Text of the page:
In 1967, Patricia McGaw and her husband embarked on a 10-day trip across the Atlantic Ocean. Their destination: the island of Trinidad, where Mr. McGaw was to set to take up a three-year teaching contract with the Faculty of Engineering at the University of the West Indies, St. Augustine (UWI). Now living in Trinidad and Tobago for over 50 years, Mrs. McGaw, known to everyone as Pat, continues to be a tireless advocate for good environmental management in T&T.
Patricia McGaw was born in Scotland, the daughter of a civil engineer whose job would carry her family to live in different parts of their homeland. Her active lifestyle traces back to her youth in which she swam competitively and competed in the finals of a breaststroke event in the East of Scotland Junior Championships at the age of 15. She played hockey, badminton, squash and did Scottish country dancing and ballroom dancing, while also enjoying hillwalking in the UK countryside with her husband.
Pat has always worked in the field of science. She used her background in Mathematics, Physics and Chemistry to work at a laboratory in the United Kingdom where they were developing terylene, a synthetic polyester fibre which was invented in Britain in the 1940s. Pat recalls that in those days people were looking at manufacturing synthetic products in order to reduce the use of natural resources.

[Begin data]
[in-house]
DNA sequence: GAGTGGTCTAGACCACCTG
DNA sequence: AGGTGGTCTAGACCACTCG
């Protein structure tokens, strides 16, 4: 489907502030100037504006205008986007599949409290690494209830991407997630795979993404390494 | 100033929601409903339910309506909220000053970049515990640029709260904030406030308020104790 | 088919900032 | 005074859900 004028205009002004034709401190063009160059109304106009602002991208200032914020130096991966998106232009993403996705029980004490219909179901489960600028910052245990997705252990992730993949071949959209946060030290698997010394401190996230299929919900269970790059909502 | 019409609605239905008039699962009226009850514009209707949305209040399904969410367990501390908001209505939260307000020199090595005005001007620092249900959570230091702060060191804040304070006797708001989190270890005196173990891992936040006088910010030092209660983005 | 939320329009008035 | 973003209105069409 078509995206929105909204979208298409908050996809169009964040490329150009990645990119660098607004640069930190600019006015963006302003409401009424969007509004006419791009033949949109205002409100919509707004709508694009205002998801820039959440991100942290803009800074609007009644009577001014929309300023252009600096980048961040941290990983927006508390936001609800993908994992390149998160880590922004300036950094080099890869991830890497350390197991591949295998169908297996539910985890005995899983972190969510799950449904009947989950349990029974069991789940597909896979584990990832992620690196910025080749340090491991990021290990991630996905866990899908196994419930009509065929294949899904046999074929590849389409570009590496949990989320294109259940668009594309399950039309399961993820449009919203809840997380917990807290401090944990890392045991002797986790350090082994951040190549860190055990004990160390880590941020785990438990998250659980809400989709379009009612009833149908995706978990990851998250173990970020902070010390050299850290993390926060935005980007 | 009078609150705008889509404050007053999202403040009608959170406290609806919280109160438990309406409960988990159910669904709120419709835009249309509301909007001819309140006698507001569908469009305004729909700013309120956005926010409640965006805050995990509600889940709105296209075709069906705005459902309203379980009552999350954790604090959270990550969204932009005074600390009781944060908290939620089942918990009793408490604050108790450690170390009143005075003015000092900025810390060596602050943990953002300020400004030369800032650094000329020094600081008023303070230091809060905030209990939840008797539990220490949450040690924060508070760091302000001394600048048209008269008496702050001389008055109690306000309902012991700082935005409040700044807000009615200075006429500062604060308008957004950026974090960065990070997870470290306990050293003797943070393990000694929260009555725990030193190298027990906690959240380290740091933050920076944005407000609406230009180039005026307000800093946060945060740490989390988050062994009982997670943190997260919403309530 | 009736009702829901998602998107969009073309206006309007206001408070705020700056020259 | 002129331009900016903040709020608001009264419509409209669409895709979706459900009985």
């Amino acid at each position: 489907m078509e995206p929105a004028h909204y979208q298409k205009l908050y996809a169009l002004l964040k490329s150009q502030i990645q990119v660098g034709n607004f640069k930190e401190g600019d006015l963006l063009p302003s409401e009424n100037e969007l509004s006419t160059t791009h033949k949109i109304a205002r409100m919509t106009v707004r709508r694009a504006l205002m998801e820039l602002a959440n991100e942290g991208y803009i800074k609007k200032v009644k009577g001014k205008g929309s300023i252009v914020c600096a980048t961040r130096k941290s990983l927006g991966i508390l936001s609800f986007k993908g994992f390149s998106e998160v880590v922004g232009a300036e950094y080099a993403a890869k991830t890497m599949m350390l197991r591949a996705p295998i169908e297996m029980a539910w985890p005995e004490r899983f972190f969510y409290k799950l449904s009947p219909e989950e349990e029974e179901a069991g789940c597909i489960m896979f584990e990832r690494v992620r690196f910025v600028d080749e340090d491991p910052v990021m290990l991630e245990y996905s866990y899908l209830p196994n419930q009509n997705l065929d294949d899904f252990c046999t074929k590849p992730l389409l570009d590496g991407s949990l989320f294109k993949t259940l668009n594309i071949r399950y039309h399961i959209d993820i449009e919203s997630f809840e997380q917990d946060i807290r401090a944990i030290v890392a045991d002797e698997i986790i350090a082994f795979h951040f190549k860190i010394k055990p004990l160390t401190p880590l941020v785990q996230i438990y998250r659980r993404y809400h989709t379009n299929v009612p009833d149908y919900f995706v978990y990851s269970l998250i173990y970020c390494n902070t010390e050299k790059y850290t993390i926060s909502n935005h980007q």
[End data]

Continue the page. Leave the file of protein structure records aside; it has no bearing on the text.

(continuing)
In Trinidad, she worked as a Laboratory Demonstrator in Chemistry at UWI, a job that she held until the early 2000s. The part-time nature of the job afforded her the time to devote to caring for her two children and to support her husband’s study for a PhD. Pat reminisces on UWI in the early days, saying that “at the time there were only four Departments in the Faculty of Engineering. Everyone knew everyone. We were a small, close-knit community that was dedicated to doing what was best for the students; at that time student numbers were less than 1,000. We all knew each other and worked well together. We all worked hard, but UWI was also a fun place.”
Over time, she expanded her activities from homemaking and education to working in environmental non-governmental organisations (NGO’s). Pat is a founding member of The Friends of Botanic Gardens of Trinidad and Tobago (FOBG) and Maracas Valley Action Committee (MVAC) and she has been a member of the Council of Presidents of the Environment (COPE) for over 15 years. She is currently the secretary of all three NGO’s. Pat believes a secretary is important because it is “the communication channel of an organisation“ and ensures that the organisation is accurate in what is does and says.
She notes that each group was formed to meet a specific need. MVAC was created to address the irresponsible development in Maracas Valley, coming to a head when “an electrical contractor had cut into the hillside in the Valley and the erosion was causing chaos.” Pat and three others from Alta Gracia called a meeting concerning the issue and people from every part of the valley turned up. “What was happening was affecting the whole valley…what happens to one end of the valley can affect the entire Valley” she declared. Since then, MVAC has had representatives from every group in Maracas Valley.